Due to strong potential applications and more demanding requirements imposed upon applications of cylindrical structures, there has been increasing research and development activities during recent years in the field of vibration analysis and damping treatment for this type of structure. An important step in vibration analysis of cylindrical structures is the evaluation of their vibration modal characteristics, such as natural frequencies, mode shapes, and modal loss-factors. This modal information plays a key role in the design and vibration suppression of these structures when subjected to dynamic excitations. Most reported studies on the dynamic response of cylindrical structures have been restricted to the application of shell theories. These theories are based on a number of simplifying assumptions, the most important of which is that the considered shell must be relatively thin to assume constant stresses within the cylinder. Therefore, due to this limitation, shell theories are inadequate to accurately describe many modes of vibrations which occur in thick cylindrical structures. The primary scope of this chapter is to address a brief historical background on the key reported investigations on this topic.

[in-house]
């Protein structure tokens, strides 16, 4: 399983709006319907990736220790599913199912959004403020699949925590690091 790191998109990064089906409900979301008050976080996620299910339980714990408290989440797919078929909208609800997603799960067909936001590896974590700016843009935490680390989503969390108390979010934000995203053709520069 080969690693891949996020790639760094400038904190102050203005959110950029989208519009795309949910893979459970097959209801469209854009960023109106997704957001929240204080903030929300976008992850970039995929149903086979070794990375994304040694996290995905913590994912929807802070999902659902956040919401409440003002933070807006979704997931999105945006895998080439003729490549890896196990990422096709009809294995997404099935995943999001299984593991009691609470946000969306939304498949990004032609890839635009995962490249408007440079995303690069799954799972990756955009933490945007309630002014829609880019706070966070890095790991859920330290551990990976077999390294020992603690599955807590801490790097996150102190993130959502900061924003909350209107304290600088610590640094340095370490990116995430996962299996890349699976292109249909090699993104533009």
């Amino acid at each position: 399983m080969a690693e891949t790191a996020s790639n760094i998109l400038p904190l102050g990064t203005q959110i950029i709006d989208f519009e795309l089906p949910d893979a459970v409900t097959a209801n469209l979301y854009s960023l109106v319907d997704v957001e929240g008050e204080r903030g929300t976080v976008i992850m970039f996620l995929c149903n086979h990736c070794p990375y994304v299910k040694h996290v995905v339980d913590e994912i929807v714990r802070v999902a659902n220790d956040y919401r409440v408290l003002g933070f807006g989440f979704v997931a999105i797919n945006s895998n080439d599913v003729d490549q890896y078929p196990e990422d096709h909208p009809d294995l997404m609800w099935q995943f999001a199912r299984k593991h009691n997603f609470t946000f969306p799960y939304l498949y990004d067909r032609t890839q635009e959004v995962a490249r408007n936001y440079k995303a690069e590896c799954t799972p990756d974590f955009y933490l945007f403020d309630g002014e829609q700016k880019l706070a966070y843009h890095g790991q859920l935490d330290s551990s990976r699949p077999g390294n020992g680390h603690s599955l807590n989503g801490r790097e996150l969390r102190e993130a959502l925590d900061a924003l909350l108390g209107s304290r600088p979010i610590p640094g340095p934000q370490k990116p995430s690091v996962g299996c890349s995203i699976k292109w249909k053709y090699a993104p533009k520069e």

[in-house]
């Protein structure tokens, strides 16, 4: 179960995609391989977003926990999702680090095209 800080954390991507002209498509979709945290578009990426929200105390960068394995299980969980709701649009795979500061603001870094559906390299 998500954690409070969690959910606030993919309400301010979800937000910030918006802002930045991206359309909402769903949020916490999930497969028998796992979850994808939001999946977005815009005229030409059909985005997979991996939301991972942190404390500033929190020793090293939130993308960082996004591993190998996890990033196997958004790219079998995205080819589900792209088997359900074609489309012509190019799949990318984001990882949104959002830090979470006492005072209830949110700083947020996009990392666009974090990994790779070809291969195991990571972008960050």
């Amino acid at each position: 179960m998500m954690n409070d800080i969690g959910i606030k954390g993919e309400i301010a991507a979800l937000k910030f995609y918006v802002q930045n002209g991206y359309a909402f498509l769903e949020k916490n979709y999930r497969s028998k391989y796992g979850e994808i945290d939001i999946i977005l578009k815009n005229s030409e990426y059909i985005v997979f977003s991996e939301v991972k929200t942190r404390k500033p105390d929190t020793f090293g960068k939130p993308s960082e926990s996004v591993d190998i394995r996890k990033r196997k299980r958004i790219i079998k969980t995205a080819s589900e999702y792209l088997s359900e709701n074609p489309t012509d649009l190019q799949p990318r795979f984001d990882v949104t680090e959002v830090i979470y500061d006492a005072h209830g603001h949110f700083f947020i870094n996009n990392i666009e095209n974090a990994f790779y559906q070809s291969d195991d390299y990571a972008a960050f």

Free Vibration Forced Vibration Shell Theory Cylindrical Structure Cylindrical Panel 
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© Springer-Verlag US 2010

Authors and Affiliations

  1. 1.Department of Mechanical EngineeringTennessee State UniversityNashvilleUSA
  2. 2.Department of Mechanical and Automotive Engineering School of Aerospace, Mechanical and Manufacturing EngineeringRMIT UniversityMelbourneAustralia

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